Note: If you have a lot of books on your Nook or in your ADE, you may find it useful to sort by date added to find the book in the list and return it. To do this, simply click the words “Date Added” at the top of the column, and the books will re-order by when they were added. They may first order from oldest to newest, so click a second time if needed to re-order from newest to oldest.


Here are some helpful troubleshooting suggestions as provided by commenters. I haven’t tried or tested all of them and therefore can’t endorse all of them, but I thought I’d pull them out of the comments section and organize them.

1. Is Your Nook Turned On?

Ok, this wasn’t a commenter one, but it’s something I periodically forget when plugging my Nook into my computer. If you want to manage the books on it, you have to turn it on when you connect the USB. Unlike a thumb drive, it doesn’t automatically power up.

2. How to Finish a Book That Needs to be Returned

You can’t (and shouldn’t) keep a library book forever, but if you’re not quite done with a book, then you can do the following to finish it:

Do not close the ebook to look at another book or adjust a setting. Change your Nook to be on airplane mode so that you don’t drain the battery as fast (and because this may cause it to turn off the library book like rebooting it would). Rather than powering off your Nook, only let it sleep. Do not hook the Nook up to the computer or otherwise charge it.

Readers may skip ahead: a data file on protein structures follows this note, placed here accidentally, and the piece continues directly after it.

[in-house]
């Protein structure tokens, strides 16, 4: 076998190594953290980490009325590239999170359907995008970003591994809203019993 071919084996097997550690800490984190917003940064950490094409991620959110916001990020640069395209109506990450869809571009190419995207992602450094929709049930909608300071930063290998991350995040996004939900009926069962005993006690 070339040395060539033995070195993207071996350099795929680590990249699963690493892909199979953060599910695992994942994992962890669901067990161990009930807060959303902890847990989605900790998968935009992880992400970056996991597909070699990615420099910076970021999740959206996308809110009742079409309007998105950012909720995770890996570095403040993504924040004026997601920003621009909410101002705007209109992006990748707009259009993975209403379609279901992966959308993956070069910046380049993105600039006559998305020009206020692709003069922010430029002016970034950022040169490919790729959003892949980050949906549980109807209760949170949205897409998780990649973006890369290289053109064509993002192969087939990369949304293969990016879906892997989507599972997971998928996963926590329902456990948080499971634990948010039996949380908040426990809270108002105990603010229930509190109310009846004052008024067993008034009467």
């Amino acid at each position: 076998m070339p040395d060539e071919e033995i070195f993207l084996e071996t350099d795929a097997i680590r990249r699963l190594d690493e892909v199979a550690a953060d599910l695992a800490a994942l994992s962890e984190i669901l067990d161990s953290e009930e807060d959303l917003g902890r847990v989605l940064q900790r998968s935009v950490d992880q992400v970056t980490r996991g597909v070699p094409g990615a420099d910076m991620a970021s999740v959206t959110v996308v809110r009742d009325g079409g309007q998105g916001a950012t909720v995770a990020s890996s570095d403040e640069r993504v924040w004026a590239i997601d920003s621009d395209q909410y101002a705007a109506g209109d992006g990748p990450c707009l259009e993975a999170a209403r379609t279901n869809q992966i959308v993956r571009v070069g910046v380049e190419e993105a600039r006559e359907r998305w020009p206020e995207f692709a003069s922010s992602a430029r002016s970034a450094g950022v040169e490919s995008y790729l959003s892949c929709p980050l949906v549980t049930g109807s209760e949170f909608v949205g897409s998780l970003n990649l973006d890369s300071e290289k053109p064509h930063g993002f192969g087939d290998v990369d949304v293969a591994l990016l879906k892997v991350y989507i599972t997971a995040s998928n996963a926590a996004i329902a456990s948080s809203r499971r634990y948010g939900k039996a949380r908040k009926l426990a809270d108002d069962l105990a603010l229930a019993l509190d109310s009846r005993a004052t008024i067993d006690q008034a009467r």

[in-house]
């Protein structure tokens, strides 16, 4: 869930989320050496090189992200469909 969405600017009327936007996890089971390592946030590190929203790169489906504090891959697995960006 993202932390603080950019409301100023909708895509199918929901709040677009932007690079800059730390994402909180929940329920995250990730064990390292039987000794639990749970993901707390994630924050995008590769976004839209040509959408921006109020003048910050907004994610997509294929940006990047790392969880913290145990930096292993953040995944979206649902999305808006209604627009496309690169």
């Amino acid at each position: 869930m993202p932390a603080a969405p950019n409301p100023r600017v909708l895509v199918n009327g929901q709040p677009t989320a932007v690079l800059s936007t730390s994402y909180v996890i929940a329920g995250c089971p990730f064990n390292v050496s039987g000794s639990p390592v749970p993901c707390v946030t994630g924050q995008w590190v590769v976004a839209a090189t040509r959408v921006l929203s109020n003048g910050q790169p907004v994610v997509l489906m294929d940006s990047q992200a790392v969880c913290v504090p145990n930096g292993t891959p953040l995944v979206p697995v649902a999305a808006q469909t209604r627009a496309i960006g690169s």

According to one commenter, this will keep the book from expiring. Of course, you’ll eventually have to charge it, but if you’re lucky you should be able to get it done before you’re done reading. A better idea is to always check out your Nook ebooks for 21 days, since you can return it if you finish early. And do return if you’re done early because it’s kinder to everyone.

3. If You Can See the Book in Your Nook’s File System But Not When You Turn On the Nook